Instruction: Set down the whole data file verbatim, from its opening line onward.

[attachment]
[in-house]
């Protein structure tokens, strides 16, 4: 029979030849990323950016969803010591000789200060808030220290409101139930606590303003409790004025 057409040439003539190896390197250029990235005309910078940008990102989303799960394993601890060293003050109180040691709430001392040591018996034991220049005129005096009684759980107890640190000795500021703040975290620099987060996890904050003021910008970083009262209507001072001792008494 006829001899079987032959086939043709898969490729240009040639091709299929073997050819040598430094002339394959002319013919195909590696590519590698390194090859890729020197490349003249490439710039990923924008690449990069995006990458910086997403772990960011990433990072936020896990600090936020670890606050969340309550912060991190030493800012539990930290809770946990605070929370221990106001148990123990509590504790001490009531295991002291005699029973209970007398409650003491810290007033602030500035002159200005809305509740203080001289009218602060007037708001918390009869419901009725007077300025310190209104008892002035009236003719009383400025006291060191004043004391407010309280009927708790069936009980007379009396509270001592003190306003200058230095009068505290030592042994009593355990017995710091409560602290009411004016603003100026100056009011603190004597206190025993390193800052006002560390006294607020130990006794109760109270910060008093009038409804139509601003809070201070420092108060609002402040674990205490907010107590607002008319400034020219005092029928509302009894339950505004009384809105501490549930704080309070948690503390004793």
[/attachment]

[in-house]
């Protein structure tokens, strides 16, 4: 029979030849990323950016969803010591000789200060808030220290409101139930606590303003409790004025 057409040439003539190896390197250029990235005309910078940008990102989303799960394993601890060293003050109180040691709430001392040591018996034991220049005129005096009684759980107890640190000795500021703040975290620099987060996890904050003021910008970083009262209507001072001792008494 006829001899079987032959086939043709898969490729240009040639091709299929073997050819040598430094002339394959002319013919195909590696590519590698390194090859890729020197490349003249490439710039990923924008690449990069995006990458910086997403772990960011990433990072936020896990600090936020670890606050969340309550912060991190030493800012539990930290809770946990605070929370221990106001148990123990509590504790001490009531295991002291005699029973209970007398409650003491810290007033602030500035002159200005809305509740203080001289009218602060007037708001918390009869419901009725007077300025310190209104008892002035009236003719009383400025006291060191004043004391407010309280009927708790069936009980007379009396509270001592003190306003200058230095009068505290030592042994009593355990017995710091409560602290009411004016603003100026100056009011603190004597206190025993390193800052006002560390006294607020130990006794109760109270910060008093009038409804139509601003809070201070420092108060609002402040674990205490907010107590607002008319400034020219005092029928509302009894339950505004009384809105501490549930704080309070948690503390004793």